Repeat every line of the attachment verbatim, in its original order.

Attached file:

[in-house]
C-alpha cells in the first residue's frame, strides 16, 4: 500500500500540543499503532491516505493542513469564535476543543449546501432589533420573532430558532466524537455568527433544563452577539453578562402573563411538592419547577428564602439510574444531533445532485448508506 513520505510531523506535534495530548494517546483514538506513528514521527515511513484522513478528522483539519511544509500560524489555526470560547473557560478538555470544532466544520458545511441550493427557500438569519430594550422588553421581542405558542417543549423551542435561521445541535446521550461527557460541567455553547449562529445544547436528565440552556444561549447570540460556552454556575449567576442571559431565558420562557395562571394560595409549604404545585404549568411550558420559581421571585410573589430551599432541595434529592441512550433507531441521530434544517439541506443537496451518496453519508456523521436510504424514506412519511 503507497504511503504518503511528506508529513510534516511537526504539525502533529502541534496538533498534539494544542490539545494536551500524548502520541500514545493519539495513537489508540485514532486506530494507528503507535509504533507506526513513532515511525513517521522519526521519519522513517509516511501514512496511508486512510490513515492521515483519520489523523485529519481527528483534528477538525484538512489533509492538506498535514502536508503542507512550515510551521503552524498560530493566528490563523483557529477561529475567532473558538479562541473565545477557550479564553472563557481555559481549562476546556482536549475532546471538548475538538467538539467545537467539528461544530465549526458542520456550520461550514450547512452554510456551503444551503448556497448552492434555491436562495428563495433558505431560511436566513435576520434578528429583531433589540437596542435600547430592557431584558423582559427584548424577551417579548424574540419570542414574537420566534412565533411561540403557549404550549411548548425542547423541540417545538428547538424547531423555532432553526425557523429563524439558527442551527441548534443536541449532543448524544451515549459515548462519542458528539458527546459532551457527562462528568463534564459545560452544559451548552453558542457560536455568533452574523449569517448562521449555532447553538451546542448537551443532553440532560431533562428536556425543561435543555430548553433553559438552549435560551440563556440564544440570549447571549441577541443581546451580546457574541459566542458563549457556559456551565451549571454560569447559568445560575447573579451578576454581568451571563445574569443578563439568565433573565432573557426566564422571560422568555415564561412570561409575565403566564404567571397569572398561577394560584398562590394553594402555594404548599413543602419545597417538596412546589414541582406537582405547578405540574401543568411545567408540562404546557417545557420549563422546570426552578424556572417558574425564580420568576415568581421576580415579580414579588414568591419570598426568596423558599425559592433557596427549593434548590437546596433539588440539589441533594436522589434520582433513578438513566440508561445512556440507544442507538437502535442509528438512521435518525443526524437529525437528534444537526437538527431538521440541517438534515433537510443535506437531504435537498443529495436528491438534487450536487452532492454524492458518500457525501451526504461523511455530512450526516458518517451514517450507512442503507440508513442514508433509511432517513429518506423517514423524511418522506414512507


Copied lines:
[in-house]
C-alpha cells in the first residue's frame, strides 16, 4: 500500500500540543499503532491516505493542513469564535476543543449546501432589533420573532430558532466524537455568527433544563452577539453578562402573563411538592419547577428564602439510574444531533445532485448508506 513520505510531523506535534495530548494517546483514538506513528514521527515511513484522513478528522483539519511544509500560524489555526470560547473557560478538555470544532466544520458545511441550493427557500438569519430594550422588553421581542405558542417543549423551542435561521445541535446521550461527557460541567455553547449562529445544547436528565440552556444561549447570540460556552454556575449567576442571559431565558420562557395562571394560595409549604404545585404549568411550558420559581421571585410573589430551599432541595434529592441512550433507531441521530434544517439541506443537496451518496453519508456523521436510504424514506412519511 503507497504511503504518503511528506508529513510534516511537526504539525502533529502541534496538533498534539494544542490539545494536551500524548502520541500514545493519539495513537489508540485514532486506530494507528503507535509504533507506526513513532515511525513517521522519526521519519522513517509516511501514512496511508486512510490513515492521515483519520489523523485529519481527528483534528477538525484538512489533509492538506498535514502536508503542507512550515510551521503552524498560530493566528490563523483557529477561529475567532473558538479562541473565545477557550479564553472563557481555559481549562476546556482536549475532546471538548475538538467538539467545537467539528461544530465549526458542520456550520461550514450547512452554510456551503444551503448556497448552492434555491436562495428563495433558505431560511436566513435576520434578528429583531433589540437596542435600547430592557431584558423582559427584548424577551417579548424574540419570542414574537420566534412565533411561540403557549404550549411548548425542547423541540417545538428547538424547531423555532432553526425557523429563524439558527442551527441548534443536541449532543448524544451515549459515548462519542458528539458527546459532551457527562462528568463534564459545560452544559451548552453558542457560536455568533452574523449569517448562521449555532447553538451546542448537551443532553440532560431533562428536556425543561435543555430548553433553559438552549435560551440563556440564544440570549447571549441577541443581546451580546457574541459566542458563549457556559456551565451549571454560569447559568445560575447573579451578576454581568451571563445574569443578563439568565433573565432573557426566564422571560422568555415564561412570561409575565403566564404567571397569572398561577394560584398562590394553594402555594404548599413543602419545597417538596412546589414541582406537582405547578405540574401543568411545567408540562404546557417545557420549563422546570426552578424556572417558574425564580420568576415568581421576580415579580414579588414568591419570598426568596423558599425559592433557596427549593434548590437546596433539588440539589441533594436522589434520582433513578438513566440508561445512556440507544442507538437502535442509528438512521435518525443526524437529525437528534444537526437538527431538521440541517438534515433537510443535506437531504435537498443529495436528491438534487450536487452532492454524492458518500457525501451526504461523511455530512450526516458518517451514517450507512442503507440508513442514508433509511432517513429518506423517514423524511418522506414512507